Samuel Hobbs in the 2018 rendition of Early/Photography by Jingzi Zhao Recently, I stopped by Columbia Dance in Vancouver–where push/FOLD has been rehearsing–to watch a run of the recast Early. To preface, this was the first live “performance” I’ve seen in more than a year, and more than three years since I sat in A-WOL Dance Collective’s warehouse venue–pen in hand–reviewing Early’s inaugural run. That version of Early was viscous, tenacious, and pulsing, like a distant memory and a stark reality all at the same time. Hobbs’ self-composed score helped re-establish the ambience of the work, bridging the gap between that first performance and the rehearsal in Vancouver. Still, within the first 10 minutes of the piece, I began grasping the newness of this iteration. The movement remained: with the same orbital partnering and entracing repetitions. The energy, however, was transformed with the new casting, and I became fixated on what each dancer brought to the piece, both in aesthetic and movement quality. Prior to the run-through, Hobbs mentioned casually in conversation that they had originally envisioned Early as a four-person cast. Back in 2017, when they began setting the work, the company consisted of three dancers and Hobbs. But, as the creation process began, “I did try to write myself out of my part numerous times,” Hobbs remembered. “Interestingly, every time we replaced me with one of the other dancers, something about it felt ‘correct’—the term we use to describe something that can only be in this moment. However, because we only had three dancers and myself, removing me required mixing the roles of the other dancers and that seemed to muddle the story of Early.” And thus, Early was born featuring Hobbs alongside company manager Holly Shaw and dancers Briley Jozwiak and Jessica Evans. The topic of gender did arise during one of the artist-talks back in 2018, Hobbs recalled. “Someone acknowledged the presented male-female duets and asked if I had considered a female-female duet. The response I gave then was about how we tried [the three-person cast variation], that Early wouldn’t allow for it, but I would love it if a female-bodied person took my part. With the fact that I am myself plural in gender, I think the idea of gender in Early is an odd concept. But being male-presenting, it is a context and feature that I cannot ignore.”
Briley Jozwiak and Samuel Hobbs in the 2018 iteration of Early/Photography by Jingzi Zhao It was Hobbs’ vision that Early would provide the audience member with an understandable, tactile experience. While the 2018 iteration would face the audience with gender presentations, Hobbs counters that the work at its core “must be told in a series of matter-of-fact statements—simple and without flourishes or tricks. I wanted to see bodies in motion.” Fast-forward to 2021, with Jordan dancing Hobb’s role, and the audience is able to see a version of Early where the biases and prejudices of gender and societal teachings that a viewer brings to the table are different than in 2018. “I do think that Early is different with an all-female cast, but I don’t believe the meaning and story has morphed,” Hobbs wrote. “Maybe we are just seeing it from a different angle.” In the new staging, Kriston brings collected strength and precision to the work, while Morton offers a wandering curiosity that invites the audience into her explorations. Jozwiak retains the vulnerability I originally noted in 2018, while stepping comfortably into a role she’s now old friends with. Hinds, who is celebrating her first year with company, brings a swift and unrelenting power—fueled by the hammering bass of the score. After sitting in on the company’s run of the piece, I let myself mull over my initial review of the work, returning to the sections I’d been drawn to and reflecting on how the new casting had rebirthed the piece. I recalled Hobbs’ hesitancy to divulge much about their personal narrative for the creation. Curious if the distance that now existed between the original performance of the work and this reworking had overcome Hobbs’ reluctance, I wondered if Hobbs might be willing to share more about its creation. I sent a few questions to their inbox, and they replied. What is it like to remove yourself from a seemingly deeply personal work? Do you feel distanced from the work? Or do you feel as though you understand it more fully having danced it yourself and now witnessing it on a regular basis? If you had asked me in 2018 if Early was deeply personal, I probably would have shied away from answering. Now, through this process of resetting it, and pulling myself out of the role originally built for me, it is revealing that Early is far deeper and more personal to me than I think I can still understand. When Jordan first came in to see if she would want to take on my role, it was a huge moment for me when she said yes–that she believed in the work. It was a moment of vulnerability and relief. As I watch it, and as I watch three new dancers learning their parts, there is something that wells up in me that reminds me that I want to be in it and performing it. My life was very different when I created Early. I started creating the music in 2011, the original duet premiered 2014, and the process of chasing its full creation culminated with the premiere in 2018. Whenever I hear the music, there are aspects of my being that find a younger version of myself lost in time. I am immediately transported into every performance with my partners. The sensations of working with them, the struggles, the connection, the context within which the piece was created, and the many couches I sat on as I developed the music—everything. I don’t know if I can say that I understand Early more now than I did. I see it as I did back then, plus all of the time since. There are parts of witnessing Early that make me immensely sad—contemplative, appreciating my memories, knowing that though they feel like yesterday, I only hold them in my mind today. That is a very similar feeling that comes up when I let myself watch Early and not just rehearse it. What’s been the most surprising, or challenging, part of resetting and re-staging Early? Working with different dancers than those in the original leads to interesting intersections all the time. For Early, not only are three of the dancers new to the work, but Jordan is taking over a role built on someone with a very different body. For Jordan, she also needs to partner three very different bodies, in three very different ways, all of whom are new to her. She does this all the while almost never leaving the stage. It is a huge ask. As the dancers step into the momentum-based movement of Early, I think it takes a bit for the dancers to realize that they must look like their bodies and not look like mine as they execute the movement. Yes, the choreography is set for Early. But the technique is built around a person’s unique structure, especially with the partnering. The movement is all about transition and using sensation to find the path of greatest strength. What that looks like in my body can be very different in someone else’s. But, when done correctly, they will both achieve a movement that can only exist in that moment and they will look the same—what we call “the correct path.” Just focusing on the rehearsal aspects of resetting Early, only Briley remains as an original dancer in the work, and both Heather and Jordan are new to working with our company. So not only are we resetting the work on them, we are also teaching technique along with it. They have done an incredible job in stepping into that space and I am truly thankful. For Ashley, she is taking on probably the hardest role in the work. She is the only character besides Jordan who shows up throughout the piece. Her duet with Jordan also closes Early, and the energy must slowly ramp up through the whole of it. The movement and partnering is incredibly entwined, and I remember it being exhausting. Back in 2018 when I performed the role, I danced with Holly Shaw. I was thankful for Holly because as I was exhausted, I knew I could rely on her to do what was needed to help us close the piece successfully. Ashley is taking over Holly’s part, and is now the person Jordan can rely on to help bring it home. I honestly cannot envision anyone more appropriate for the role. All of the dancers are powerhouses. In general, each person brings in their own movement proclivities, interpretation of the movement, and their own experiences, and it becomes a potluck of dance. Even the language and analogies we use around movement and sensations offer interesting moments for us. So I think this process has leant us many opportunities for surprise and challenge. Though challenges and surprises arose throughout resetting Early, the crew is running strong and cohesion is happening. We are in a good spot. In 2018, when I asked you about the particulars of your own interpretation of Early, you declined to answer, sharing that you’d like the work to be experienced “unadulterated.” Now, three years later with an almost entirely new cast, does the work convey the same meaning to you? Are you ready to share it? I think Early is a reflection—which I mean to say that I learn more about what Early is when others tell me what they experienced from it. When Early premiered, it elicited some very strong reactions. Several people even told me that they had book-club style meetings with others for weeks after seeing it because of its impact and they wanted to dive into it further. Others still tell me now that they think of the piece. It is strange to have something I created have that effect, especially as I am still learning about it. Today, I still feel the same about not wanting to put my words onto someone else because I could be wrong in what I say. After witnessing what Early is saying today with a new cast, I feel confident that is still the correct choice. Ultimately, I have ideas and thoughts about what Early is, but what those are still look like what was created. Depending on the day, Early says something different to me. I think that is what fascinates me about movement and movement-oriented communication—the nuance and simplicity. If I was pushed into speaking to the interpretation of Early I would probably say that it is an opportunity to reflect. It is for me.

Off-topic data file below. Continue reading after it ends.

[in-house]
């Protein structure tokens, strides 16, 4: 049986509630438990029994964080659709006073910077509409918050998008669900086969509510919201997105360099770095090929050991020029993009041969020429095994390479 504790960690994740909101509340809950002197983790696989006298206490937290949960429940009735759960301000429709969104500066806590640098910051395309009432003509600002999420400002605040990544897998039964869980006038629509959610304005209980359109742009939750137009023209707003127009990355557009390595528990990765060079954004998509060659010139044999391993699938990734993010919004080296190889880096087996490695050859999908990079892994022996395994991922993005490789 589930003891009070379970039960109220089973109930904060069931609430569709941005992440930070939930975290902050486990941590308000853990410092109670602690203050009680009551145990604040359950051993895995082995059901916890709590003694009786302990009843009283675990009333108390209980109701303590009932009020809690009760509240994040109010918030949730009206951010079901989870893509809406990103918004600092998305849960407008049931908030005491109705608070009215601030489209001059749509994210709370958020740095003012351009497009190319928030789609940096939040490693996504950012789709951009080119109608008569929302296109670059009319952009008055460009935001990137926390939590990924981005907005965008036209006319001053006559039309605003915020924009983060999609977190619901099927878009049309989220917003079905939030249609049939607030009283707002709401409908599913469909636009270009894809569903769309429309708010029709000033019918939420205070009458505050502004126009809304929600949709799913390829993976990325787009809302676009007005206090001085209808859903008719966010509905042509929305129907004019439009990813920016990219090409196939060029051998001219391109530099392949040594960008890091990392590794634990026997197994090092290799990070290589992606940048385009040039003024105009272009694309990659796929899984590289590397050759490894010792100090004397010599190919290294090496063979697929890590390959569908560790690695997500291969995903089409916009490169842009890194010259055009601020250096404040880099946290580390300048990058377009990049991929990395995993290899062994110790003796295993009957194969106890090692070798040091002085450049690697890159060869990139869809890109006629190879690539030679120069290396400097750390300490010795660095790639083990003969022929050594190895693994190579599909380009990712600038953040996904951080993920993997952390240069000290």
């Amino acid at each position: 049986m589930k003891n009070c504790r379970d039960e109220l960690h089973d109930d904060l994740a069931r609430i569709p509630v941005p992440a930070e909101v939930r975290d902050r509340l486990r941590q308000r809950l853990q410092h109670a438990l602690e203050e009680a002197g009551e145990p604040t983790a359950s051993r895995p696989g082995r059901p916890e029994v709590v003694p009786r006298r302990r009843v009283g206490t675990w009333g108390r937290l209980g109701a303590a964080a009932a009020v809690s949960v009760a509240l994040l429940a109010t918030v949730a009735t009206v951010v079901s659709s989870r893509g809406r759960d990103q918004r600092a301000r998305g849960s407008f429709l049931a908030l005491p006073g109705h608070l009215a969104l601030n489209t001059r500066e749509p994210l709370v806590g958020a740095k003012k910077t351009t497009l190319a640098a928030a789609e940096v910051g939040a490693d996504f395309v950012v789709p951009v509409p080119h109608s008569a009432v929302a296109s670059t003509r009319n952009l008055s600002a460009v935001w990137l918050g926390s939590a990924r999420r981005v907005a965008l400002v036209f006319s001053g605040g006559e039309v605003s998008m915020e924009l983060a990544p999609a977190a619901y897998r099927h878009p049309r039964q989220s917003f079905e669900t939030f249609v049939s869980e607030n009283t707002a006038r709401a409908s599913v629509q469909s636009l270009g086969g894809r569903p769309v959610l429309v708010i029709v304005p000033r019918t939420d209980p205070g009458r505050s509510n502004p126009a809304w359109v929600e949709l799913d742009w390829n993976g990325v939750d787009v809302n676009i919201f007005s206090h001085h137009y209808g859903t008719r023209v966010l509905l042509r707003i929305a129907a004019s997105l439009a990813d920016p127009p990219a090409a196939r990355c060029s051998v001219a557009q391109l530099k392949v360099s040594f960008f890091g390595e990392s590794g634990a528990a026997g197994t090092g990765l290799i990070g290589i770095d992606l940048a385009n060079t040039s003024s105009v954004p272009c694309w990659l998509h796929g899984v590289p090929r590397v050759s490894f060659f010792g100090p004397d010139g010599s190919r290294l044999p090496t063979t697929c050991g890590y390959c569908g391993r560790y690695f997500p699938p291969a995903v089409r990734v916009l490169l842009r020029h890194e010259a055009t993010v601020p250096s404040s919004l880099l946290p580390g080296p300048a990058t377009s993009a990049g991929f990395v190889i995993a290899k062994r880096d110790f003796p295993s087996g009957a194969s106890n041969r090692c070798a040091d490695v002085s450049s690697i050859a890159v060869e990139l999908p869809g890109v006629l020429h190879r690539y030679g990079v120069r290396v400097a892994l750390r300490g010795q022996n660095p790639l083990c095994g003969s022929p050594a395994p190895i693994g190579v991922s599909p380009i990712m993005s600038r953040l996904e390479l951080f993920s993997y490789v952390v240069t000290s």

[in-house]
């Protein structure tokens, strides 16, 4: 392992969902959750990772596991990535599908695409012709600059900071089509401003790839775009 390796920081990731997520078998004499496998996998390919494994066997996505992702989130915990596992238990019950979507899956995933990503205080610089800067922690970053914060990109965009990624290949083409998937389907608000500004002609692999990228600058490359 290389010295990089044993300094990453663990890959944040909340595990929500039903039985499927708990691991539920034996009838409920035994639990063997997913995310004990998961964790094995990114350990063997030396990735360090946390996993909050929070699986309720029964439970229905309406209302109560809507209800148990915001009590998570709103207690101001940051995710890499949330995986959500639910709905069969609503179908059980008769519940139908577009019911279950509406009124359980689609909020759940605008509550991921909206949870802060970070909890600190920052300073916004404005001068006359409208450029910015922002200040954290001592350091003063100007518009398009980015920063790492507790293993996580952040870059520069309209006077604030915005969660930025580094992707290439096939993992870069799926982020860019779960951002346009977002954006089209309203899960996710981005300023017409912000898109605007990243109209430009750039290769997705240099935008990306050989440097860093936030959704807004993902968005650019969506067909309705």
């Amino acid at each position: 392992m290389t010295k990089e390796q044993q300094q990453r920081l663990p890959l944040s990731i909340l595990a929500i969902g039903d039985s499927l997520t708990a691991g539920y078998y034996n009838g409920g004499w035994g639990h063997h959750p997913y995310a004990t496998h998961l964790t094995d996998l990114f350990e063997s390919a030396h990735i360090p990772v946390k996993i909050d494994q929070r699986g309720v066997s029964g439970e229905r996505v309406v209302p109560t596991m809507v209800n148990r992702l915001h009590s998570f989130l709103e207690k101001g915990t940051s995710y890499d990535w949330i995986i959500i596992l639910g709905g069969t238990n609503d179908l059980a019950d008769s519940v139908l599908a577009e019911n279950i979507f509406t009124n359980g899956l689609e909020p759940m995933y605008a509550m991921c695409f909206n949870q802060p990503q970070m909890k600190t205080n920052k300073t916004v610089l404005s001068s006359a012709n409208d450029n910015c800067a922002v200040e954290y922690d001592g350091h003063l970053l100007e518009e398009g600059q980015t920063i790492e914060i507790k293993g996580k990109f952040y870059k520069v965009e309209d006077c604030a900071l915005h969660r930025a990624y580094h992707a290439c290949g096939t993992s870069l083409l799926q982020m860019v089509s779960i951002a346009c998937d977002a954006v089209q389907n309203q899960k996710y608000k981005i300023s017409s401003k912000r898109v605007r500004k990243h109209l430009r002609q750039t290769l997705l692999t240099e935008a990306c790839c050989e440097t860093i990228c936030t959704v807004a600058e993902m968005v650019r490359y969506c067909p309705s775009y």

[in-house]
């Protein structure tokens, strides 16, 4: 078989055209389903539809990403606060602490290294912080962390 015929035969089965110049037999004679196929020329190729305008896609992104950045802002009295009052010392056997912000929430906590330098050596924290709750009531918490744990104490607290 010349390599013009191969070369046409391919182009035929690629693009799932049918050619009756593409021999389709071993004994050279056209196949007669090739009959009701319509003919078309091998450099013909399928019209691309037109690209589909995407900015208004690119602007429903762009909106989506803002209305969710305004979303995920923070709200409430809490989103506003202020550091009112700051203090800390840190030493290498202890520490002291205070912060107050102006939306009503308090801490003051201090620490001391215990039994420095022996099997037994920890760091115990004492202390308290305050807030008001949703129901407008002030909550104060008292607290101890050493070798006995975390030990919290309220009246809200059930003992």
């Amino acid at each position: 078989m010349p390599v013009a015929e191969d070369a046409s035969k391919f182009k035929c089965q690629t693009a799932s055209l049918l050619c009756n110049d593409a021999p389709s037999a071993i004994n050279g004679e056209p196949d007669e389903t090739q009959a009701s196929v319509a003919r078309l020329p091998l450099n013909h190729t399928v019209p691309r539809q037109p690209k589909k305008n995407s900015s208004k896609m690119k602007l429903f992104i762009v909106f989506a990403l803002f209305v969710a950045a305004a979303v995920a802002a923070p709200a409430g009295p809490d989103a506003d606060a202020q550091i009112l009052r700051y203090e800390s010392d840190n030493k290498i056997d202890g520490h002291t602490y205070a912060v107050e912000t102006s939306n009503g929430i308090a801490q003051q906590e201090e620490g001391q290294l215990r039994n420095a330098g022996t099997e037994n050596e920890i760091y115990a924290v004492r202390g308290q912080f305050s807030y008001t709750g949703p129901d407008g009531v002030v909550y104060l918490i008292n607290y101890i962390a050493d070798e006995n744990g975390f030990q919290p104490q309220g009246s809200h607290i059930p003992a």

Ashley Morton in Ash/Photography by Jingzi Zhao What pieces did you share for the virtual showing Dancing on the Edge Festival? As new faces to this festival, what about these works made them essential to share? What does each piece bring to the table that says “push/FOLD” ? We chose an array of works from 2016 to 2021 to share—November, the middle duet of Early, a solo from Ash, and a recent dance-for-film we created to Portland musician Anna Tivel’s music. I wanted to respect anyone watching these works virtually and keep the program interesting. So they are very much selected in relationship to each other. I also wanted to share the breadth of our body of work. I try to change the musical and movement style for each piece I create. So, three of the works feature music from us, and all of them are different in the movement style and feel: Ash is my first contemporary Ballet piece, and Early is very much not Ballet. November is the first piece created after I formed push/FOLD and the music is utterly haunting (a number of us still hum the music). The dance-for-film is a first for us as well, and I think is indicative of our current times. A wonderful aspect to being an emerging company is that it feels special to include a program of all firsts that highlights us and our variety. This was 33rd annual Dancing on the Edge festival, which is the longest running dance festival in Vancouver, BC. It is truly an honor to share the festival program with so many notable companies (Shay Kuebler’s Radical System Art, Wen Wei Dance, Rachel Myer, and Lesley Telford, among others) this year. I want to make sure that push/FOLD steps into our future with strength an this program was a part of that. I am grateful to Donna Spencer, the Artistic Director for DotE, for inviting us.